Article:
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1.  Efficacy of Royal Jelly on Methotrexate-Induced Systemic Oxidative Stress and Damage to Small Intestine in Rats 
The aim of this present study is to investigate the mucositis caused by methotrexate (MTX), as well as whether the application of royal jelly (RJ) has a protective effect on oxidative stress. This present study included six groups each consisted of 12 Wistar rats. Distilled water (po: peroral) was given to the 1st group as placebo for 10 days and MTX (20 mg/kg, intraperitoneal: ip) on the 7th day. The 2nd group received RJ (50mg/kg, po) for 10 days and normal saline (NS) instead of MTX. RJ (50mg/kg) was given to the 3rd group for 10 days and MTX on the 7th day. The 4th group received RJ (100 mg/kg, po) for 10 days and NS was given intraperitoneally. RJ (100mg/kg) was given to the 5th group for 10 days and a single dose of MTX. Distilled water was given to the 6th (control) group for 10 days and intraperitoneal NS on the 7th day. Malondialdehyde (MDA), glutathione peroxidase and superoxide dismutase were analyzed in blood samples on the 11th day. Morphological and histopathological changes were examined in the intestinal tissue samples. Villus length and mucosal thickness, as well as the villus length/crypt ratio, were significantly decreased with MTX administration, and the semi-quantitative histological evaluation (SQHE) score was measured high (p<0.001). In addition, a decrease in the antioxidant parameters and an increase in the MDA levels were identified. The villus length and SQHE were significantly different in the groups receiving RJ (p<0.001) as compared to the MTX group. Although RJ addition had no effect on the decreased mucosal thickness and villus/crypt ratio in MTX groups, it caused an improvement in the antioxidant levels and a remarkable decrease in MDA levels. Adding RJ has a decreasing effect on the MTX-induced intestinal damage and it has a suppressive effect on MTX-induced oxidative stress by means of increasing antioxidant enzyme activity and decreasing lipid peroxidation.
PMCID: PMC3746676  PMID: 23983375
Rat; methotrexate; mucositis; royal jelly; oxidative stress
2.  Rhabdomyolysis in a Healthy Peripheral Blood Stem Cell Donor following Mobilization with Filgrastim 
Summary
Background
Although granulocyte colony stimulating factor (G-CSF) mobilization is generally well tolerated by healthy donors, there is also a wide spectrum of adverse events associated with it. Among these events, rhabdomyolysis in peripheral blood stem cell (PBSC) donors is very rare. In this paper, we present a first case of rhabdomyolysis after administration of filgrastim for PBSC mobilization.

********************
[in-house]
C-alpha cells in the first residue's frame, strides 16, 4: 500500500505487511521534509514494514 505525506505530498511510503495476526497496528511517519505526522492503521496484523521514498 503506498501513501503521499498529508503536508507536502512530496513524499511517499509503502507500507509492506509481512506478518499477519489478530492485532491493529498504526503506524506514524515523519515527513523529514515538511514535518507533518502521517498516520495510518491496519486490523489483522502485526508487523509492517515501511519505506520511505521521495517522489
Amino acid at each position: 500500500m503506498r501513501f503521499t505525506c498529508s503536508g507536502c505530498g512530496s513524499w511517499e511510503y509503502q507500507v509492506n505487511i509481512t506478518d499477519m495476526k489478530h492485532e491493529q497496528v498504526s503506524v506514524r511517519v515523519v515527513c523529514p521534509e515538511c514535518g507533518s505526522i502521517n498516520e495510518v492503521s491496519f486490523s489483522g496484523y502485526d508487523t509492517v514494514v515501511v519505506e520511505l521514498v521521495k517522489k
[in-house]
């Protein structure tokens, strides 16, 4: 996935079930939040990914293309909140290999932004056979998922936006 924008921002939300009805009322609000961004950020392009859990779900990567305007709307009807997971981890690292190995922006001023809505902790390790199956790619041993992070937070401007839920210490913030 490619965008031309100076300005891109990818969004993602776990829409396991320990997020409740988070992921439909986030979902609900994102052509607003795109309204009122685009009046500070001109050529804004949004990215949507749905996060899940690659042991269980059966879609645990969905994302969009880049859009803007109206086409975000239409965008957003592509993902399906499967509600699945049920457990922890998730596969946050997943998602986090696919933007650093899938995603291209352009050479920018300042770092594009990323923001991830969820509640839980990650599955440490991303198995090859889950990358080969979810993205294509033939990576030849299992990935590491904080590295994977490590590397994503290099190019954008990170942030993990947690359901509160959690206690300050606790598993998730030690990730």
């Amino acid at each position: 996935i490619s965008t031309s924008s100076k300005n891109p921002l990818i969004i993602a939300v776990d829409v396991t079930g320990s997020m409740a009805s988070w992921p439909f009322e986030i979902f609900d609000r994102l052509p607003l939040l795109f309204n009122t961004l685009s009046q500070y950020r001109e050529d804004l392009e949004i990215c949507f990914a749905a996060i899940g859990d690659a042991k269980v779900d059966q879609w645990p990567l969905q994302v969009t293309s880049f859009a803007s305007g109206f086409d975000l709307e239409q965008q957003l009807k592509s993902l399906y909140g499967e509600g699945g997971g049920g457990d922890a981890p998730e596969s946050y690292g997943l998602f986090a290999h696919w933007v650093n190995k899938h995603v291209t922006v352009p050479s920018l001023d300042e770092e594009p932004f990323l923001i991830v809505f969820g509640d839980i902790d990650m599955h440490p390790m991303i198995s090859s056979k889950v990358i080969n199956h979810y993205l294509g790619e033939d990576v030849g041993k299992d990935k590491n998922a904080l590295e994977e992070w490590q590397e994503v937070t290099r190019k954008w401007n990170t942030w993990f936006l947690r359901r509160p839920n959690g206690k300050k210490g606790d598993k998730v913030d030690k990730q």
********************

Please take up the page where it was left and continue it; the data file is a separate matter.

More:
Case Report
A 6-year-old donor received 10 μg/kg/day filgrastim subcutaneously for 5 days. On the 3rd day of filgrastim, the donor complained of bone pain; a single dose of paracetamol (250 mg) was given to relieve pain. On the 4th day, she complained of bone pain, myalgia, and vomiting. On laboratory analysis, serum creatine phosphokinase was 1,095 U/l (40–226 U/l), LDH 312 U/l (100–190 U/l), aspartate aminotransferase 85 U/l (0–40 U/l), potassium 3.3 mmol/l (3.6–5.1 mmol/l). Urine myoglobin was 110 ng/ml (<5 ng/ml). Rhabdomyolysis was suspected on clinical and laboratory findings. Clinical manifestations regressed and the laboratory results returned to normal within three days after intravenously forced diuresis and potassium replacement. Stem cells were successfully harvested from peripheral blood on the 5th day of G-CSF therapy.
Conclusion
Rhabdomyolysis is a rare but important adverse effect of G-CSF. Allogeneic PBSC donors should be closely monitored with regard to rhabdomyolysis after G-CSF administration in the mobilization setting.
doi:10.1159/000206822
PMCID: PMC2928827  PMID: 20823994
Rhabdomyolysis; Filgrastim; Peripheral blood stem cell mobilization
3.  Comparison of Plateletpheresis on the Fenwal Amicus and Fresenius Com.Tec Cell Separators 
Summary
Background
A variety of apheresis devices are now available on the market for plateletapheresis. We compared two apheresis instruments (Fenwal Amicus and Fresenius COM.TEC) with regard to processing time, platelet (PLT) yield and efficiency, and white blood cell (WBC) content.
Material and Methods
Donors undergoing plateletpheresis were randomly separated into two groups (either the Amicus or the COM.TEC cell separator).
Results
In the pre-apheresis setting, 32 plateletpheresis procedures performed with each instrument revealed no significant differences in donors’ sex, age, weight, height and total blood volume between the two groups. However, the pre-apheresis PLT count was higher with the COM.TEC than with the Amicus (198 × 103/μl vs. 223 × 103/μl; p = 0.035). The blood volume processed to reach a target PLT yield of ≥3.3 × 1011 was higher in the COM.TEC compared to the Amicus (3,481 vs. 2,850 ml; p < 0.001). The median separation time was also significantly longer in the COM.TEC than in the Amicus (61 vs. 44 min; p < 0.001). 91 and 88% of the PLT products collected with the Amicus and the COM.TEC, respectively, had a PLT count of >3.3 × 1011 (p = 0.325). All products obtained with both instruments had WBC counts lower than 5 ↔ 106, as required. There was no statistical difference with regard to collection efficiency between the devices (55 ± 15 vs. 57 ± 15%; p = 0.477). However, the collection rate was significantly higher with the Amicus compared to the COM.TEC instrument (0.077 ± 0.012 × 1011 vs. 0.057 ± 0.008 × 1011 PLT/min; p < 0.001).
Conclusion
Both instruments collected platelets efficiently. Additionally, consistent leukoreduction was obtained with both instruments; however, compared with the COM.TEC instrument, the Amicus reached the PLT target yield more quickly.
doi:10.1159/000151351
PMCID: PMC3076329  PMID: 21512626
Plateletpheresis; Apheresis; Amicus; COM.TEC; Cell separator

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